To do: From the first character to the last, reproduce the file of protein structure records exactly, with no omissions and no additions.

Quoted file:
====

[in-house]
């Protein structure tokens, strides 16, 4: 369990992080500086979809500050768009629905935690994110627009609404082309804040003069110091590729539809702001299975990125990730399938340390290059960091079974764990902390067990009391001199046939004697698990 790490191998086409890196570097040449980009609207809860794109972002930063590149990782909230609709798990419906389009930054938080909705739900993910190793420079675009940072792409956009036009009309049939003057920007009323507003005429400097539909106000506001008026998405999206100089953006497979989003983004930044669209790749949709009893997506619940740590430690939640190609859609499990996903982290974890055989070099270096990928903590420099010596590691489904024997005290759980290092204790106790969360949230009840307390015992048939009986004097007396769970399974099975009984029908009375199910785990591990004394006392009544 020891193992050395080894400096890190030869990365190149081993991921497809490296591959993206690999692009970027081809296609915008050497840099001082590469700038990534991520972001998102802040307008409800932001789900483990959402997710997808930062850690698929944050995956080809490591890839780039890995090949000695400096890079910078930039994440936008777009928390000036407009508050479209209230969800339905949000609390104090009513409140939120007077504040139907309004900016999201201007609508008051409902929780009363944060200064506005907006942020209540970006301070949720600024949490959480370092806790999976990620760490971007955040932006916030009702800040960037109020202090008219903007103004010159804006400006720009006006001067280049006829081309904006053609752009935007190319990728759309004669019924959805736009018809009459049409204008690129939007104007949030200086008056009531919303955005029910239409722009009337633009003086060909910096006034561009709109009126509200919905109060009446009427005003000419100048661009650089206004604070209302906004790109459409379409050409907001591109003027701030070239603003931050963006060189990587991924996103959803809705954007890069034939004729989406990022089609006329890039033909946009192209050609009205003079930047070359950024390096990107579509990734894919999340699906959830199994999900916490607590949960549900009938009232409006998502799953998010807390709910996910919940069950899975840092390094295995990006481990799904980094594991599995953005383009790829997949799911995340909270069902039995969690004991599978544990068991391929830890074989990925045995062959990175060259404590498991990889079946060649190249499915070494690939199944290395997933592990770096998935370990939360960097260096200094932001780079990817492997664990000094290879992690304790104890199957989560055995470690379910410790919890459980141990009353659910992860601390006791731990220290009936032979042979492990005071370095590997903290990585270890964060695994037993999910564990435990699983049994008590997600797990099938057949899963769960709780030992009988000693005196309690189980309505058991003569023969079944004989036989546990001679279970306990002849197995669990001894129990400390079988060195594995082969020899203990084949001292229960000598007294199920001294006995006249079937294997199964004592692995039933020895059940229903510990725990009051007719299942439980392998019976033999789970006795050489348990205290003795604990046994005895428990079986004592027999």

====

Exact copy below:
[in-house]
């Protein structure tokens, strides 16, 4: 369990992080500086979809500050768009629905935690994110627009609404082309804040003069110091590729539809702001299975990125990730399938340390290059960091079974764990902390067990009391001199046939004697698990 790490191998086409890196570097040449980009609207809860794109972002930063590149990782909230609709798990419906389009930054938080909705739900993910190793420079675009940072792409956009036009009309049939003057920007009323507003005429400097539909106000506001008026998405999206100089953006497979989003983004930044669209790749949709009893997506619940740590430690939640190609859609499990996903982290974890055989070099270096990928903590420099010596590691489904024997005290759980290092204790106790969360949230009840307390015992048939009986004097007396769970399974099975009984029908009375199910785990591990004394006392009544 020891193992050395080894400096890190030869990365190149081993991921497809490296591959993206690999692009970027081809296609915008050497840099001082590469700038990534991520972001998102802040307008409800932001789900483990959402997710997808930062850690698929944050995956080809490591890839780039890995090949000695400096890079910078930039994440936008777009928390000036407009508050479209209230969800339905949000609390104090009513409140939120007077504040139907309004900016999201201007609508008051409902929780009363944060200064506005907006942020209540970006301070949720600024949490959480370092806790999976990620760490971007955040932006916030009702800040960037109020202090008219903007103004010159804006400006720009006006001067280049006829081309904006053609752009935007190319990728759309004669019924959805736009018809009459049409204008690129939007104007949030200086008056009531919303955005029910239409722009009337633009003086060909910096006034561009709109009126509200919905109060009446009427005003000419100048661009650089206004604070209302906004790109459409379409050409907001591109003027701030070239603003931050963006060189990587991924996103959803809705954007890069034939004729989406990022089609006329890039033909946009192209050609009205003079930047070359950024390096990107579509990734894919999340699906959830199994999900916490607590949960549900009938009232409006998502799953998010807390709910996910919940069950899975840092390094295995990006481990799904980094594991599995953005383009790829997949799911995340909270069902039995969690004991599978544990068991391929830890074989990925045995062959990175060259404590498991990889079946060649190249499915070494690939199944290395997933592990770096998935370990939360960097260096200094932001780079990817492997664990000094290879992690304790104890199957989560055995470690379910410790919890459980141990009353659910992860601390006791731990220290009936032979042979492990005071370095590997903290990585270890964060695994037993999910564990435990699983049994008590997600797990099938057949899963769960709780030992009988000693005196309690189980309505058991003569023969079944004989036989546990001679279970306990002849197995669990001894129990400390079988060195594995082969020899203990084949001292229960000598007294199920001294006995006249079937294997199964004592692995039933020895059940229903510990725990009051007719299942439980392998019976033999789970006795050489348990205290003795604990046994005895428990079986004592027999």